Kon Leong is the chief executive officer of ZL Technologies. He studied at the IIT in Bombay, holds an MBA from the Wharton School and a degree in computer science from Concordia University. He spent more than eight years in various IT management and engineering positions and has created several successful startups, such as GigaLabs, a vendor of high-speed networking switches. In this interview Kon goes into detail about the unstructured data space and talks about the trend of merging structured with unstructured data. Furthermore, he shares with us his interesting views of the future of this space.
Sramana Mitra: Kon, let’s start with some of your background as well as an introduction to ZL Technologies. What do you do and what trends are you leading?
Kon Leong: In terms of my personal background, it is a little bit unusual, but no so unusual for Silicon Valley. My parents come from China, and we moved to India during the Communist revolution. I was born and raised in India and began my studies at IIT in Bombay. Then I had a chance to go to Canada, and I stayed there for about eight years and became a Canadian citizen. Then I moved to the U.S. and became a U.S. citizen. I started off in IT, although it was called data processing in those days. Then I spent about 10 years on Wall Street. After that, I felt I would be better off back in where I started off, making high-tech products. So I moved to California and started making startups. This is my third one and it is taking a lot longer. We do very big software to manage all of the data in an enterprise. That kind of data is quite large in volume, typically more than most people imagine. A large enterprise would usually have data that is of Google-type volume.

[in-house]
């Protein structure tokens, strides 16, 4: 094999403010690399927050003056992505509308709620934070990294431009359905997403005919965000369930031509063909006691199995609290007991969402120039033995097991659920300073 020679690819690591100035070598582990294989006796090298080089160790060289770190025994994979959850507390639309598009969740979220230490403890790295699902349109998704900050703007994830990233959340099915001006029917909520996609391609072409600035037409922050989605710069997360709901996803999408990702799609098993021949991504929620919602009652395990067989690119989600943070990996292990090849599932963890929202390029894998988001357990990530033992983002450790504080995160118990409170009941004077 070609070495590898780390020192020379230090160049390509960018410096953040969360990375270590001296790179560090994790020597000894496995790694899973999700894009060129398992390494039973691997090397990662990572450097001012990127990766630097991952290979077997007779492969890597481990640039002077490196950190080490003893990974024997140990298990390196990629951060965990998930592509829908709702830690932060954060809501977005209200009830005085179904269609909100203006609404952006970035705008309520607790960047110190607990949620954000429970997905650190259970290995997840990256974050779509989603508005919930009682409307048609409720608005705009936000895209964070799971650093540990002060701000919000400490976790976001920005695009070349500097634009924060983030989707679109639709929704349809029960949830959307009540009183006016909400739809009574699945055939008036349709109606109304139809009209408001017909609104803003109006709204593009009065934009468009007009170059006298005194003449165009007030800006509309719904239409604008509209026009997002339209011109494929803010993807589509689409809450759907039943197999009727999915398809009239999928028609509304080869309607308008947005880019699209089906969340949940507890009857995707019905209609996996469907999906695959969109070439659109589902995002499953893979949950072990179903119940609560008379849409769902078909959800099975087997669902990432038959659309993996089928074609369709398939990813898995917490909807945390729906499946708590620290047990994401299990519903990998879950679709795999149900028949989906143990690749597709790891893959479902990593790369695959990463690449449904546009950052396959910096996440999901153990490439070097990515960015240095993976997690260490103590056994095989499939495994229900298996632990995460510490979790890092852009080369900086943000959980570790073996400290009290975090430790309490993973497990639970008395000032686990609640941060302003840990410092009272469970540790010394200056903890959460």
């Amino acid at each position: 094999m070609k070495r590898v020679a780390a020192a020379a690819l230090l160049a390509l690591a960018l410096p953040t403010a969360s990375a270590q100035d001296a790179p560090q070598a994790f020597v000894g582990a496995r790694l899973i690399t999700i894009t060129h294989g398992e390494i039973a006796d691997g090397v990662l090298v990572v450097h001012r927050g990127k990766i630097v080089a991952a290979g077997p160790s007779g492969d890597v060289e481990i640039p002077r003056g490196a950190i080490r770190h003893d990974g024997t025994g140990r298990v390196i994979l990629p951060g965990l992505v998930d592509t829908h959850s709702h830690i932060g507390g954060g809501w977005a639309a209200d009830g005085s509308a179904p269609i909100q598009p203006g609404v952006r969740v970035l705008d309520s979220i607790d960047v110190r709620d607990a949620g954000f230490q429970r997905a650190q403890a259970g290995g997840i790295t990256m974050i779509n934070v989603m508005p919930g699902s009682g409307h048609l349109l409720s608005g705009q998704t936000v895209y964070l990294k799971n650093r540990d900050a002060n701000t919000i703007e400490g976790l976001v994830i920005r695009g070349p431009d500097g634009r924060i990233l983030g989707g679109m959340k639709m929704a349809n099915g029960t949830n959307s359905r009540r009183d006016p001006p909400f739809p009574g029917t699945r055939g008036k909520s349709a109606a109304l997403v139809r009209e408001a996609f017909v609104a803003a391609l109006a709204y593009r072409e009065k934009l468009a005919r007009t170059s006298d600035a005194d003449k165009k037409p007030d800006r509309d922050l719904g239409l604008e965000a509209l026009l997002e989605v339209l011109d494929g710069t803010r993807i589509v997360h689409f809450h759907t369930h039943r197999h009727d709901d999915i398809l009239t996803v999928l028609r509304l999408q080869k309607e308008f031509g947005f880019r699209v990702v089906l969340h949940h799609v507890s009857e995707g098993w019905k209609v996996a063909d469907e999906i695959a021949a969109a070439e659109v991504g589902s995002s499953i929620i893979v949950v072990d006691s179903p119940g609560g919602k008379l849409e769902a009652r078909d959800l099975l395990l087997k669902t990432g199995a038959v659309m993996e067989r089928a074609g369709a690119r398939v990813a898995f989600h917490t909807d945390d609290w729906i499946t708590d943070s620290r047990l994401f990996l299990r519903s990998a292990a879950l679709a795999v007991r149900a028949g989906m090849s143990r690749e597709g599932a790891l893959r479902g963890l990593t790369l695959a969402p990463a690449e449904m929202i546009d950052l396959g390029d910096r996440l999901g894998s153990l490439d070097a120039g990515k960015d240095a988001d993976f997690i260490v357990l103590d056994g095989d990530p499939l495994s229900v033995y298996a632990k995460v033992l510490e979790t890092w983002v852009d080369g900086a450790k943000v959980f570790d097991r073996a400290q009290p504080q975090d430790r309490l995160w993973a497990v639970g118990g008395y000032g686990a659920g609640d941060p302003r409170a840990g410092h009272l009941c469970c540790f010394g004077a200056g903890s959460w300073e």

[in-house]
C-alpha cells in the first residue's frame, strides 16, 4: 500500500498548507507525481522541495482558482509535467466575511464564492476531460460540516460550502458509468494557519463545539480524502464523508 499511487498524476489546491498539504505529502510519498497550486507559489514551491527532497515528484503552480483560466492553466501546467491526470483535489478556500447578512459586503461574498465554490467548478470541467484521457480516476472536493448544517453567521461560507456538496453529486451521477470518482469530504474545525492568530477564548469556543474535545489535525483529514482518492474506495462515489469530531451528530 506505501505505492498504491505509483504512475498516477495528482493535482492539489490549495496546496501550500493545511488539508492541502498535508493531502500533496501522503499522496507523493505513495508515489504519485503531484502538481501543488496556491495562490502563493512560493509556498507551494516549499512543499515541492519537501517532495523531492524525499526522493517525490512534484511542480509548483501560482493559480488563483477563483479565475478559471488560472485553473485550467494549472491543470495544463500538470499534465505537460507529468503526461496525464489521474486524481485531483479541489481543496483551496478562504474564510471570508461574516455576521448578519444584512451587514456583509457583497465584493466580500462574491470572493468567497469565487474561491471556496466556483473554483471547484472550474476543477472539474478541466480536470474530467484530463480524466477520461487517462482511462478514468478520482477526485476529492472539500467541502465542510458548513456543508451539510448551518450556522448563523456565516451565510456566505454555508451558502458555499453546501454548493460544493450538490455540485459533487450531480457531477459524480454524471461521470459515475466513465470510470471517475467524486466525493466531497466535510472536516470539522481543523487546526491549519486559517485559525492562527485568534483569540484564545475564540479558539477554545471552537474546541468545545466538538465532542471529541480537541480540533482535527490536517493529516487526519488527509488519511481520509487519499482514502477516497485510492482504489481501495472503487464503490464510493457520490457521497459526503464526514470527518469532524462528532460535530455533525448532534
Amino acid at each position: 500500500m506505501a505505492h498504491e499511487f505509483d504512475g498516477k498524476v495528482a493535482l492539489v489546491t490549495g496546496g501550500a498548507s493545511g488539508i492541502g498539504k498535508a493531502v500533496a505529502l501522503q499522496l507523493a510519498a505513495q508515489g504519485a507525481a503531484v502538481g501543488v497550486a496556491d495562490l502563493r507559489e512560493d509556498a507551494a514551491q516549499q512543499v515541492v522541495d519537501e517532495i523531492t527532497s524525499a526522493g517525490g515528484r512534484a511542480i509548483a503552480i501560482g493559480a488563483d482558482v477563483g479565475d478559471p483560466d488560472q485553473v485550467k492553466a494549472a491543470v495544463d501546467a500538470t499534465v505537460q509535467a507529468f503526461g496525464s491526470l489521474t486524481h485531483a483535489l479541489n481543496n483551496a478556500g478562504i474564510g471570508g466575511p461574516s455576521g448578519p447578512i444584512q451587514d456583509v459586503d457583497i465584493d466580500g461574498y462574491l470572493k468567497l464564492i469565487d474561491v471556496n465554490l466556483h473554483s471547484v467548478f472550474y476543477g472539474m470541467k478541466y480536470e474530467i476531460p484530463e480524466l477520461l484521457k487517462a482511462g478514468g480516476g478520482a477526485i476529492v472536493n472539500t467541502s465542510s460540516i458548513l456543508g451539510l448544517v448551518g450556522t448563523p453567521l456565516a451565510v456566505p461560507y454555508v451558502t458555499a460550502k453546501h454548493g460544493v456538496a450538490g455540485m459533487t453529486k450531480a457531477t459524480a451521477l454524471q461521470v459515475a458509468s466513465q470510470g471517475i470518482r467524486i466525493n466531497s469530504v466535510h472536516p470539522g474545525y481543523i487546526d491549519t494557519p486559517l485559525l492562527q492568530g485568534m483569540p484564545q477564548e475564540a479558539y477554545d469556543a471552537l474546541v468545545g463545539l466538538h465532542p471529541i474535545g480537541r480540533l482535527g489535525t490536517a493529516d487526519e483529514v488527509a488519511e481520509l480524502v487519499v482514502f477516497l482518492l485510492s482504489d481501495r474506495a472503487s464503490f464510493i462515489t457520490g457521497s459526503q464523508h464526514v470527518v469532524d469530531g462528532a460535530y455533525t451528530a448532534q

SM: What part of that data management do you do?
KL: We started off in unstructured data management, which is all of the textual data – Word documents, PowerPoint, social media, wireless data, etc. All of this has one commonality: It is unstructured data that is written by humans, generated by humans for consumption by humans. It is quite different from the typical data we are used to seeing under SAP, for example, which is mostly structured data.
SM: How do you differ from Autonomy, for example?
KL: Autonomy was a very good positioning vendor that was in our space at about the same time. They articulated part of a vision, what we can do with unstructured data. However, we executed on the strategy technically. Now our vision is much larger than what Autonomy says, because we are going into the Global 500 and we deploy solutions that are much broader in footprint and that have much more impact in terms of the enterprise needs. Autonomy was a good start in articulating it, but the vision has extended far beyond what they are saying.
SM: Tell us more about the big tree of your customers and specifically about what you do.